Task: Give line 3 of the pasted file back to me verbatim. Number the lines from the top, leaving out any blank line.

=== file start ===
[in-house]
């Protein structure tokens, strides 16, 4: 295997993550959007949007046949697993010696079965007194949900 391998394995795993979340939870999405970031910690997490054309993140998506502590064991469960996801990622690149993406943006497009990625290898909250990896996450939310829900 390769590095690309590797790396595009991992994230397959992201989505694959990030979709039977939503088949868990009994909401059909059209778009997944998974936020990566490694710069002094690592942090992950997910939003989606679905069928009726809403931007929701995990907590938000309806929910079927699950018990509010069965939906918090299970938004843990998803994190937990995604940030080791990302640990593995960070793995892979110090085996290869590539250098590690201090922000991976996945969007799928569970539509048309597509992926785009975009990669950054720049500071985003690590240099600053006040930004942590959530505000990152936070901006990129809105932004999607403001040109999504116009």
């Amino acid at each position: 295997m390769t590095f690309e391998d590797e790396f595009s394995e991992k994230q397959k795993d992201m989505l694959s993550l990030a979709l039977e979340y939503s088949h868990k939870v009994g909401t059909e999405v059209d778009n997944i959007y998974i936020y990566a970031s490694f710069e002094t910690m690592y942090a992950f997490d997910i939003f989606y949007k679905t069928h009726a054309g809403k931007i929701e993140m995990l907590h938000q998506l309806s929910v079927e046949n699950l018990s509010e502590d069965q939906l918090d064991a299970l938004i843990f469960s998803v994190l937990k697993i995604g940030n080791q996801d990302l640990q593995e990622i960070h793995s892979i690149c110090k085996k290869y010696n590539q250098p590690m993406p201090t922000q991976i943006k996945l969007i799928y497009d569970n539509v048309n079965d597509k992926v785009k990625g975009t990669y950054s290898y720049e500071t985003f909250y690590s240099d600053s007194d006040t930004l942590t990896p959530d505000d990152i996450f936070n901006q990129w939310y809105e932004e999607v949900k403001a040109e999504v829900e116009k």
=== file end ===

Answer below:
């Amino acid at each position: 295997m390769t590095f690309e391998d590797e790396f595009s394995e991992k994230q397959k795993d992201m989505l694959s993550l990030a979709l039977e979340y939503s088949h868990k939870v009994g909401t059909e999405v059209d778009n997944i959007y998974i936020y990566a970031s490694f710069e002094t910690m690592y942090a992950f997490d997910i939003f989606y949007k679905t069928h009726a054309g809403k931007i929701e993140m995990l907590h938000q998506l309806s929910v079927e046949n699950l018990s509010e502590d069965q939906l918090d064991a299970l938004i843990f469960s998803v994190l937990k697993i995604g940030n080791q996801d990302l640990q593995e990622i960070h793995s892979i690149c110090k085996k290869y010696n590539q250098p590690m993406p201090t922000q991976i943006k996945l969007i799928y497009d569970n539509v048309n079965d597509k992926v785009k990625g975009t990669y950054s290898y720049e500071t985003f909250y690590s240099d600053s007194d006040t930004l942590t990896p959530d505000d990152i996450f936070n901006q990129w939310y809105e932004e999607v949900k403001a040109e999504v829900e116009k």